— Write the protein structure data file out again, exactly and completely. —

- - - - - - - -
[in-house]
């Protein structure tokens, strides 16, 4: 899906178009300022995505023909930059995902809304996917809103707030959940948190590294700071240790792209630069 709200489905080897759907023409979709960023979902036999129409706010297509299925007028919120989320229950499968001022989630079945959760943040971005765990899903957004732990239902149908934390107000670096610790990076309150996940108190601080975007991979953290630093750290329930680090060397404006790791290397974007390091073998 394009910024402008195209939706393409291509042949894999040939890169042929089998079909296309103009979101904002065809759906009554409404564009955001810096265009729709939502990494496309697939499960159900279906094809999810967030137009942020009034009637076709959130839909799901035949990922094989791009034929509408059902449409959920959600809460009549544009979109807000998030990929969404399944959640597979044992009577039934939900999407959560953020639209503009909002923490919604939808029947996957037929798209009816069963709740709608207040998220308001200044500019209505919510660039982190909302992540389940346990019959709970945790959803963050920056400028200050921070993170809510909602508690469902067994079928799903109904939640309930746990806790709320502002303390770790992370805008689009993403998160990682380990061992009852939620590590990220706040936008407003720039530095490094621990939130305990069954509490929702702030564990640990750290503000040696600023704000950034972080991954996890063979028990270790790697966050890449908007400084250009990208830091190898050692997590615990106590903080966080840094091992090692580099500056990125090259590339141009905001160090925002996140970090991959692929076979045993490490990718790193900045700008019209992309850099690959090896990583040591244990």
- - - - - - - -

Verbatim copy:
[in-house]
């Protein structure tokens, strides 16, 4: 899906178009300022995505023909930059995902809304996917809103707030959940948190590294700071240790792209630069 709200489905080897759907023409979709960023979902036999129409706010297509299925007028919120989320229950499968001022989630079945959760943040971005765990899903957004732990239902149908934390107000670096610790990076309150996940108190601080975007991979953290630093750290329930680090060397404006790791290397974007390091073998 394009910024402008195209939706393409291509042949894999040939890169042929089998079909296309103009979101904002065809759906009554409404564009955001810096265009729709939502990494496309697939499960159900279906094809999810967030137009942020009034009637076709959130839909799901035949990922094989791009034929509408059902449409959920959600809460009549544009979109807000998030990929969404399944959640597979044992009577039934939900999407959560953020639209503009909002923490919604939808029947996957037929798209009816069963709740709608207040998220308001200044500019209505919510660039982190909302992540389940346990019959709970945790959803963050920056400028200050921070993170809510909602508690469902067994079928799903109904939640309930746990806790709320502002303390770790992370805008689009993403998160990682380990061992009852939620590590990220706040936008407003720039530095490094621990939130305990069954509490929702702030564990640990750290503000040696600023704000950034972080991954996890063979028990270790790697966050890449908007400084250009990208830091190898050692997590615990106590903080966080840094091992090692580099500056990125090259590339141009905001160090925002996140970090991959692929076979045993490490990718790193900045700008019209992309850099690959090896990583040591244990």